The definition of a cryptocurrency is ‘a form of digital currency based on blockchain and protected by cryptography’. In general, money can be physical and tangible, as in the case of the banknotes and coins we keep in our wallets. However, it can also be entirely digital like cryptocurrencies. One should not confuse cryptocurrencies with fiat currencies that can be exchanged virtually: our online bank accounts can transfer money digitally but this always involves fiat. However, coins, a type of cryptocurrency, share the properties of money: they are medium of exchange, store of value and unit of account.
Cryptocurrencies in a nutshell, unlike all other currencies, are not issued by governments but by private individuals via an algorithm. Cryptocurrencies are currencies generated and managed by mathematical functions and therefore not susceptible to arbitrary decisions. Algorithms ensure transparency and impartiality. It follows that cryptocurrencies are peer-to-peer: they do not require intermediaries but are sent from ‘peer’ to ‘peer’, i.e. they are exchanged between participants in the same network. Cryptocurrencies, in fact, can be exchanged between users through the payment of small fees and no third-party entities are needed. Cryptocurrencies are therefore independent of governments and banks: this makes them global, as do their economic systems, i.e. without geographical or legal borders. Developing cryptocurrencies is possible thanks to the blockchain, a distributed digital ledger on a decentralised network of nodes.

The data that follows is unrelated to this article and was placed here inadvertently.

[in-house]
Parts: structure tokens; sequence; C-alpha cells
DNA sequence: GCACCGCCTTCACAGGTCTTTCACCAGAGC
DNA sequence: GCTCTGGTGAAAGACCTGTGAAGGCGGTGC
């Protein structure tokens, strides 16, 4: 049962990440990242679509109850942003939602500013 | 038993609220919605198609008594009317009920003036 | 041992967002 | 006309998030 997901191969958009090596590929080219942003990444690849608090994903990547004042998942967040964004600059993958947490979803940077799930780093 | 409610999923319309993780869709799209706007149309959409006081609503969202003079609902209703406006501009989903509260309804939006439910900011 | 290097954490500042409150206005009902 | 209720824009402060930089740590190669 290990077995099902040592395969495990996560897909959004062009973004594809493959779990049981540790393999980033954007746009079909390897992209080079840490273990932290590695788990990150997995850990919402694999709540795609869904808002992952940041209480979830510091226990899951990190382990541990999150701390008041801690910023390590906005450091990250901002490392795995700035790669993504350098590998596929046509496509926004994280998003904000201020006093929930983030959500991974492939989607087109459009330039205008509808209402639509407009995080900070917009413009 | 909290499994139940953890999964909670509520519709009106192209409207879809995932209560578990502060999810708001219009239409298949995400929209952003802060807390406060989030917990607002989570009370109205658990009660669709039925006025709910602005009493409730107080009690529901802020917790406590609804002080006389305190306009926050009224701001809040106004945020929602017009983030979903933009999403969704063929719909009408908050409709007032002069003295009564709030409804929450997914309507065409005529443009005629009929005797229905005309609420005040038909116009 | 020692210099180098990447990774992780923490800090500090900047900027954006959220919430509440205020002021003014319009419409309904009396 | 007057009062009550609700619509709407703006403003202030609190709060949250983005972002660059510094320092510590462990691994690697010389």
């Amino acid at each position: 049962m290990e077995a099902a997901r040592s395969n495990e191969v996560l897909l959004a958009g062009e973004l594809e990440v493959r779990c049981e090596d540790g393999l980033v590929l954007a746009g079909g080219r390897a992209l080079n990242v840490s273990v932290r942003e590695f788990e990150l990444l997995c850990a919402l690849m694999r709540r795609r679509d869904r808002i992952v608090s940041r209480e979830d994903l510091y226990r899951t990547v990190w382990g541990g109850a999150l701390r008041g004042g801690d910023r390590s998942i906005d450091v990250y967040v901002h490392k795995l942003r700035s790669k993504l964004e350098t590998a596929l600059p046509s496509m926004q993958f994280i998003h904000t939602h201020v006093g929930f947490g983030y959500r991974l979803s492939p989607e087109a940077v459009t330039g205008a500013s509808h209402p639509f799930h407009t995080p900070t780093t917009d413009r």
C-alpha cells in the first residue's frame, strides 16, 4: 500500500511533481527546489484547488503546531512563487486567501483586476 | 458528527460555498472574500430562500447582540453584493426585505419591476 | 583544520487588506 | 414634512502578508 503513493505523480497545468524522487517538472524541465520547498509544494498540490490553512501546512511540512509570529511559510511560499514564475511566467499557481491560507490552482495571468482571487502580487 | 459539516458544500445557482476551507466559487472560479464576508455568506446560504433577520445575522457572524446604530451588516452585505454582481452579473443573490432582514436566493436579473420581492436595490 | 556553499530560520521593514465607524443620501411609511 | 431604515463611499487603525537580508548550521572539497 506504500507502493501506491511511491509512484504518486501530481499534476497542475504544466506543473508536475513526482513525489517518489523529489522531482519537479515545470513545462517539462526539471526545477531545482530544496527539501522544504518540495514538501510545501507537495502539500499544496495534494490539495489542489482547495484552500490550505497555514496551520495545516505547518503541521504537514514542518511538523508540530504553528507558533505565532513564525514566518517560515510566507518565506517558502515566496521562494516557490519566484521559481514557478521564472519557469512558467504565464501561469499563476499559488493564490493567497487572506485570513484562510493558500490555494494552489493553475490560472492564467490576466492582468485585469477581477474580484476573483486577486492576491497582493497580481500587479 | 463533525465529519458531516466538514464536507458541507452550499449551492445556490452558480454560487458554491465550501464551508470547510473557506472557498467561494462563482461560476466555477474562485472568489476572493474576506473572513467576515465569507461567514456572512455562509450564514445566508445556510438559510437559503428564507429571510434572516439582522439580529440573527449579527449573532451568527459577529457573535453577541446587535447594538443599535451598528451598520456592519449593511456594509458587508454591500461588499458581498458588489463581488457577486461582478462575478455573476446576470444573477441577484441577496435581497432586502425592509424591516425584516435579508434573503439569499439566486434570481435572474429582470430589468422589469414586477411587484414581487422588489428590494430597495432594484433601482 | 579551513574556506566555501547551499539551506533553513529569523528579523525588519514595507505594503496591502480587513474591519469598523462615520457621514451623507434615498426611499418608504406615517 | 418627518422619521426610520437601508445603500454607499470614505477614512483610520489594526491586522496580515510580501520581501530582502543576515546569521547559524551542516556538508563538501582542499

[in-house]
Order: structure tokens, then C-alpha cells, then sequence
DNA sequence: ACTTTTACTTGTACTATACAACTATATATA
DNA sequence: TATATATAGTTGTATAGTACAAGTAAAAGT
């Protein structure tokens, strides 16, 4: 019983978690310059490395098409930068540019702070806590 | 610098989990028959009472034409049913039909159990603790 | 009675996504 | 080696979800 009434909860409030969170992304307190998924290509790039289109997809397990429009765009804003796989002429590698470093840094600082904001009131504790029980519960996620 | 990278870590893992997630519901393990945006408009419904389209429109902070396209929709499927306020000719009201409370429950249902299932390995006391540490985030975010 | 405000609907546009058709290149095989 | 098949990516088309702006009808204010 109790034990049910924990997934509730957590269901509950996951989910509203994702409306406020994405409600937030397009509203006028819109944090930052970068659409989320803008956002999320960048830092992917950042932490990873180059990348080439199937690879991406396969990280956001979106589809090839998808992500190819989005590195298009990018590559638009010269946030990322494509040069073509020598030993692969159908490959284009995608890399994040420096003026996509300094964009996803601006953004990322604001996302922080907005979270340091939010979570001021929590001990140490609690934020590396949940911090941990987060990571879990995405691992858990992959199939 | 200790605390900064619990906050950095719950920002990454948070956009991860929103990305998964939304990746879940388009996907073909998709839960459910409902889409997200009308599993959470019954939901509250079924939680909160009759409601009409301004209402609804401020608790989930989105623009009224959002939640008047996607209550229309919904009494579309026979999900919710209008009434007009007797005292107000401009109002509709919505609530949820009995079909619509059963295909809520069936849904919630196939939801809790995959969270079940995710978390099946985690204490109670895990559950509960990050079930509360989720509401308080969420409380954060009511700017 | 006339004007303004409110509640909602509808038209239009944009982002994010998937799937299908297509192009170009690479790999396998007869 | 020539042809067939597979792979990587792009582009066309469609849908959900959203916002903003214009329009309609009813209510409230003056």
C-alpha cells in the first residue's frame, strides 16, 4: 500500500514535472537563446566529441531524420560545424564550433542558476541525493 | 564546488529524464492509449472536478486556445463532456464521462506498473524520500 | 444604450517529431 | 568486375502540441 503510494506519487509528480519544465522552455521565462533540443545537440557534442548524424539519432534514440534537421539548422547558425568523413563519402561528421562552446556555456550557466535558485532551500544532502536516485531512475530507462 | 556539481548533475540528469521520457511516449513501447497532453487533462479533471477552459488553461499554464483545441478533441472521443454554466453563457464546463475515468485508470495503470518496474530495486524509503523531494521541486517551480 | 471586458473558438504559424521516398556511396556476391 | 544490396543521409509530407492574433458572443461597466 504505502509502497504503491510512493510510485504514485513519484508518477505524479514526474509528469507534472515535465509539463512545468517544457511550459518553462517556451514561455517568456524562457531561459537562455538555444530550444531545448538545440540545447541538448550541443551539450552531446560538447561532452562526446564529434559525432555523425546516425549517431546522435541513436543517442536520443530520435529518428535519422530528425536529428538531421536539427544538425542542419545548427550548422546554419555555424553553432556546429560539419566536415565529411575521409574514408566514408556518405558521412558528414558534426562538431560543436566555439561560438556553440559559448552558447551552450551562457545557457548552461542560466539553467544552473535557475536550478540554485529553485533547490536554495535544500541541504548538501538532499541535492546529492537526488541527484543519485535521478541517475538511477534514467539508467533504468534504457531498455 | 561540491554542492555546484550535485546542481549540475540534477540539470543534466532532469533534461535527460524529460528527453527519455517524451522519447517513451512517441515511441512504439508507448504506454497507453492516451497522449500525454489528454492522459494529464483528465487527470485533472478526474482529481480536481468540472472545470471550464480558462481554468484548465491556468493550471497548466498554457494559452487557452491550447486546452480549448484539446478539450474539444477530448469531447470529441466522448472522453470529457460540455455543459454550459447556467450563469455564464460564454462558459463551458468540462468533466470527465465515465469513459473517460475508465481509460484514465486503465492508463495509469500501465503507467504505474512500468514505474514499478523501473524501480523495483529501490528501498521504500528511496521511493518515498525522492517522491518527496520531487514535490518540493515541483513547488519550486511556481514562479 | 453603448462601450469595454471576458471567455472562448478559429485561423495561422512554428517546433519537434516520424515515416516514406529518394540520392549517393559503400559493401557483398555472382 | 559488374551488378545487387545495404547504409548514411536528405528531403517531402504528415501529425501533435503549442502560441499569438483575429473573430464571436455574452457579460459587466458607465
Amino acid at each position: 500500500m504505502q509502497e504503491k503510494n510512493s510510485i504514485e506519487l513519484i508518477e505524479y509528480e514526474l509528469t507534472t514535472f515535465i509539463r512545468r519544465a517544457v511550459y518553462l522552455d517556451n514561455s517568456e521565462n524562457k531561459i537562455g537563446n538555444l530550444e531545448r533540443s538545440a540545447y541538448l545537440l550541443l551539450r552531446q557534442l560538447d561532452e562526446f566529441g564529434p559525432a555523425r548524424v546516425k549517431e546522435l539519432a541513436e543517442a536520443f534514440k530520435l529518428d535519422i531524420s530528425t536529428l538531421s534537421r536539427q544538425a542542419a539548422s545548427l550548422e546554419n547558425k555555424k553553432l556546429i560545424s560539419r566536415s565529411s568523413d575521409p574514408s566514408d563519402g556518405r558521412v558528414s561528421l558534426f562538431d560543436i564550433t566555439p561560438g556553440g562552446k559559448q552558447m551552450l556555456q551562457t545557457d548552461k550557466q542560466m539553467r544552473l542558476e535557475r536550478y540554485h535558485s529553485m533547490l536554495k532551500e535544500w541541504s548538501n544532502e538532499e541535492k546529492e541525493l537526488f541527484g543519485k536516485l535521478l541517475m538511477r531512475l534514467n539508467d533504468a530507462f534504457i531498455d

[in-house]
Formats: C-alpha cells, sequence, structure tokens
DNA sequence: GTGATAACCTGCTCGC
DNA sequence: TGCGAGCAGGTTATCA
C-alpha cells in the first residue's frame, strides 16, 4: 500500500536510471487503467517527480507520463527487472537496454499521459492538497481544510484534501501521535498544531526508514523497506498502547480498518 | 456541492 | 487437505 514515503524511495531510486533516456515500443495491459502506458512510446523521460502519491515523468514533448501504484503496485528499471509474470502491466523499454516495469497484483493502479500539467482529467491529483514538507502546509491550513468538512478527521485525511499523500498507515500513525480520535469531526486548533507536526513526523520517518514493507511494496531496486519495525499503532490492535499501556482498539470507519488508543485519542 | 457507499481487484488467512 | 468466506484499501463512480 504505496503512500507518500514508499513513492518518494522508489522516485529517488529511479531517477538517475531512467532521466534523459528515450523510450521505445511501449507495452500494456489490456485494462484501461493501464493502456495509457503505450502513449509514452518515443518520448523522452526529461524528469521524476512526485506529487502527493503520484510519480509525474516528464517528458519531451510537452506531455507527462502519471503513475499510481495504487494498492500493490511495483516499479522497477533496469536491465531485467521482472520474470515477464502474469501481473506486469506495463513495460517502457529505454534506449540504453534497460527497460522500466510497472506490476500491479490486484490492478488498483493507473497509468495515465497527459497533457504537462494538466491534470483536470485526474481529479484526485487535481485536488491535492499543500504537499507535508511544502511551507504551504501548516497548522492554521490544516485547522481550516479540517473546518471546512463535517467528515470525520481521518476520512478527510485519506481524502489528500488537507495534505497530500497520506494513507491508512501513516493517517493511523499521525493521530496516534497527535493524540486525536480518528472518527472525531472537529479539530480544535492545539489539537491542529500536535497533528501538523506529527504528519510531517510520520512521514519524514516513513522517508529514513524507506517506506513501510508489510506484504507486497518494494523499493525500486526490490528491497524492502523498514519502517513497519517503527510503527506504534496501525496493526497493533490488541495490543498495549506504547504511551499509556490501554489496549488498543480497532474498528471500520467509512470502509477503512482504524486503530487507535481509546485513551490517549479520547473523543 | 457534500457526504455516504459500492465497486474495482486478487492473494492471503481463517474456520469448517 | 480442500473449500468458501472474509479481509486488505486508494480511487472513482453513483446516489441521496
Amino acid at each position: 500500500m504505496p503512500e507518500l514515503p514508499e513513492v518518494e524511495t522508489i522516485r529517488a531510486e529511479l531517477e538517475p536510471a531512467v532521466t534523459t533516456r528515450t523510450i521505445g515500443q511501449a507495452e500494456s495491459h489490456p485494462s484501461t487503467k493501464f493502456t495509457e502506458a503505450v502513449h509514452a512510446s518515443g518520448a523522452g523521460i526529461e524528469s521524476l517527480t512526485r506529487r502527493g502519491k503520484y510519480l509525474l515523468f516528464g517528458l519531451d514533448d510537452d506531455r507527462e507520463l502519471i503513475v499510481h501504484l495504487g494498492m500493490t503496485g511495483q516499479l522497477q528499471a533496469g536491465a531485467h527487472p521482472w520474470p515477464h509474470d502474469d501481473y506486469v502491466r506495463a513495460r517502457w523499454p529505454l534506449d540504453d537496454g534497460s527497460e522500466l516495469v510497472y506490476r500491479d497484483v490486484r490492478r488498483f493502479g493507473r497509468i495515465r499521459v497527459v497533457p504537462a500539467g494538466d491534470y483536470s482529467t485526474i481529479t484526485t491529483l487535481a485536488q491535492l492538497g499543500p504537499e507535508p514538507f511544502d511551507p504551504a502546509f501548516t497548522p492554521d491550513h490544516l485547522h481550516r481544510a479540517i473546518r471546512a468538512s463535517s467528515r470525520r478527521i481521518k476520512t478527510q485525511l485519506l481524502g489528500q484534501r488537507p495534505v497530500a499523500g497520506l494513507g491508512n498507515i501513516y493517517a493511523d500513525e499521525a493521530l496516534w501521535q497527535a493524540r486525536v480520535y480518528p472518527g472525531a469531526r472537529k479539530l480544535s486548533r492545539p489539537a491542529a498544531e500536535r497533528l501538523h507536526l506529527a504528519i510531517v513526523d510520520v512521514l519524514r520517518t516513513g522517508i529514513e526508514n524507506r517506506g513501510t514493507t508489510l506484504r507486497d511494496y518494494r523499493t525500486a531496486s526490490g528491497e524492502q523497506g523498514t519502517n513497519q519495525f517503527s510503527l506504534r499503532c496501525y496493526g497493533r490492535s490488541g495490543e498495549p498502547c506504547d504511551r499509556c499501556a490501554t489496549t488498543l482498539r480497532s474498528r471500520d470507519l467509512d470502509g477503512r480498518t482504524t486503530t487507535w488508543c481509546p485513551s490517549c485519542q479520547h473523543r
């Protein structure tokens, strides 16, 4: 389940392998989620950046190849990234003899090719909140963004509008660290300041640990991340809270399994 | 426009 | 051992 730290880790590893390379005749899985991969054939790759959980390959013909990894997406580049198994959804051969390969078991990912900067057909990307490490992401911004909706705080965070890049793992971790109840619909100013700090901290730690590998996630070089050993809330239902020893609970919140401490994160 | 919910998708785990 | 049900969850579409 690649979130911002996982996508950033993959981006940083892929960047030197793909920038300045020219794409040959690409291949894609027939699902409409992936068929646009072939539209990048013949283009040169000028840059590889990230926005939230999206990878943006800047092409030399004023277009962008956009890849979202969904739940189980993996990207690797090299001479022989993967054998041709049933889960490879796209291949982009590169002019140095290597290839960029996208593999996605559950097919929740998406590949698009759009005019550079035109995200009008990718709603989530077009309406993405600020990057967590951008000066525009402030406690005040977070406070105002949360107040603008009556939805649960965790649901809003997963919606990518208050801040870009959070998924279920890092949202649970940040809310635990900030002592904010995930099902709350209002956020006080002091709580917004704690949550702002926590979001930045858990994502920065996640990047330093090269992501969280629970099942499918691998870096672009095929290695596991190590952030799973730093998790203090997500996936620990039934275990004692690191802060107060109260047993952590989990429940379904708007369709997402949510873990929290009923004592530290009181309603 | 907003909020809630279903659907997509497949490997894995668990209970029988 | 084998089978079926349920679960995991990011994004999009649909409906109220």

The etymology of cryptocurrency refers to the technology on which it is based, namely cryptography. This guarantees the privacy of users and the security of the blockchain in which all transaction data is transcribed. Specifically, the cryptography that is used by cryptocurrencies is called public key cryptography.
The origin of cryptocurrencies dates back to the late 1990s, during which time the idea of electronic and anonymous crypto-based currencies was developed. Although earlier experiments existed, the first truly adopted and recognised cryptocurrency was only developed in 2009: Bitcoin. From this year onwards, many other cryptocurrencies with different characteristics and functions have emerged; these have been dubbed ‘altcoins’, or ‘alternative coins’, compared to Bitcoin as the first standard. The best known of the altcoins is ether (ETH), the coin on the Ethereum blockchain, second to Bitcoin in market cap.
Cryptocurrencies can be of two types: coin or token, which are distinguished by the nature of the link to the blockchain on which they are based. Indeed, a coin is a cryptocurrency native to a blockchain, while a token is based on an existing blockchain created by a third party. Another criterion for categorising cryptocurrencies is the consensus mechanism used by their blockchain, mainly Proof-of-Work or Proof-of-Stake.